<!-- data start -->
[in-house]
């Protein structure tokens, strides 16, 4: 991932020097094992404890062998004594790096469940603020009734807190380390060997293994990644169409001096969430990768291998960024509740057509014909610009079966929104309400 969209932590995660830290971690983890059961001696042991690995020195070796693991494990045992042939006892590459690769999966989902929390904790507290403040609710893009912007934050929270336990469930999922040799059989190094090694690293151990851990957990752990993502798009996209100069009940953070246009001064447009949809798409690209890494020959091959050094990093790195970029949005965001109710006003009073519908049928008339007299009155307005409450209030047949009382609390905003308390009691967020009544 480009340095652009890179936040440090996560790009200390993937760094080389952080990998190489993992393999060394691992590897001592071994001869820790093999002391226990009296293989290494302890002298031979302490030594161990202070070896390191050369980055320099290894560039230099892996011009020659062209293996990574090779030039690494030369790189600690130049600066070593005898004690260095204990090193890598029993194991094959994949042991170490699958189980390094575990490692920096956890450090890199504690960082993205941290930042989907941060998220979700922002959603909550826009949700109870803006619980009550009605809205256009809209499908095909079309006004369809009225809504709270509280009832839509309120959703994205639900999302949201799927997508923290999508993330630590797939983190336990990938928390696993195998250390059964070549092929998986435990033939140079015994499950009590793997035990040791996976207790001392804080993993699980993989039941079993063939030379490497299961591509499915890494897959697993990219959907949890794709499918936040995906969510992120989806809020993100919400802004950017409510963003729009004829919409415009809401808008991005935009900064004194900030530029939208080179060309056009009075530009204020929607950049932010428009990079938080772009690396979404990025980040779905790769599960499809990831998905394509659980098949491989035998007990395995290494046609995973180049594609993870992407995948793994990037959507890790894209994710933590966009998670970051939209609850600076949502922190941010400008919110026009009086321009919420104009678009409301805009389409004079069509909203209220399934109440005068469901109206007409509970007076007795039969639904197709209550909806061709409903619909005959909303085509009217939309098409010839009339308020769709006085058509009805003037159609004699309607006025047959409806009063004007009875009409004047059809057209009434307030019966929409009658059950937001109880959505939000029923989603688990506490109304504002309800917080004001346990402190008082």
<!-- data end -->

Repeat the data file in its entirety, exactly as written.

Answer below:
[in-house]
């Protein structure tokens, strides 16, 4: 991932020097094992404890062998004594790096469940603020009734807190380390060997293994990644169409001096969430990768291998960024509740057509014909610009079966929104309400 969209932590995660830290971690983890059961001696042991690995020195070796693991494990045992042939006892590459690769999966989902929390904790507290403040609710893009912007934050929270336990469930999922040799059989190094090694690293151990851990957990752990993502798009996209100069009940953070246009001064447009949809798409690209890494020959091959050094990093790195970029949005965001109710006003009073519908049928008339007299009155307005409450209030047949009382609390905003308390009691967020009544 480009340095652009890179936040440090996560790009200390993937760094080389952080990998190489993992393999060394691992590897001592071994001869820790093999002391226990009296293989290494302890002298031979302490030594161990202070070896390191050369980055320099290894560039230099892996011009020659062209293996990574090779030039690494030369790189600690130049600066070593005898004690260095204990090193890598029993194991094959994949042991170490699958189980390094575990490692920096956890450090890199504690960082993205941290930042989907941060998220979700922002959603909550826009949700109870803006619980009550009605809205256009809209499908095909079309006004369809009225809504709270509280009832839509309120959703994205639900999302949201799927997508923290999508993330630590797939983190336990990938928390696993195998250390059964070549092929998986435990033939140079015994499950009590793997035990040791996976207790001392804080993993699980993989039941079993063939030379490497299961591509499915890494897959697993990219959907949890794709499918936040995906969510992120989806809020993100919400802004950017409510963003729009004829919409415009809401808008991005935009900064004194900030530029939208080179060309056009009075530009204020929607950049932010428009990079938080772009690396979404990025980040779905790769599960499809990831998905394509659980098949491989035998007990395995290494046609995973180049594609993870992407995948793994990037959507890790894209994710933590966009998670970051939209609850600076949502922190941010400008919110026009009086321009919420104009678009409301805009389409004079069509909203209220399934109440005068469901109206007409509970007076007795039969639904197709209550909806061709409903619909005959909303085509009217939309098409010839009339308020769709006085058509009805003037159609004699309607006025047959409806009063004007009875009409004047059809057209009434307030019966929409009658059950937001109880959505939000029923989603688990506490109304504002309800917080004001346990402190008082």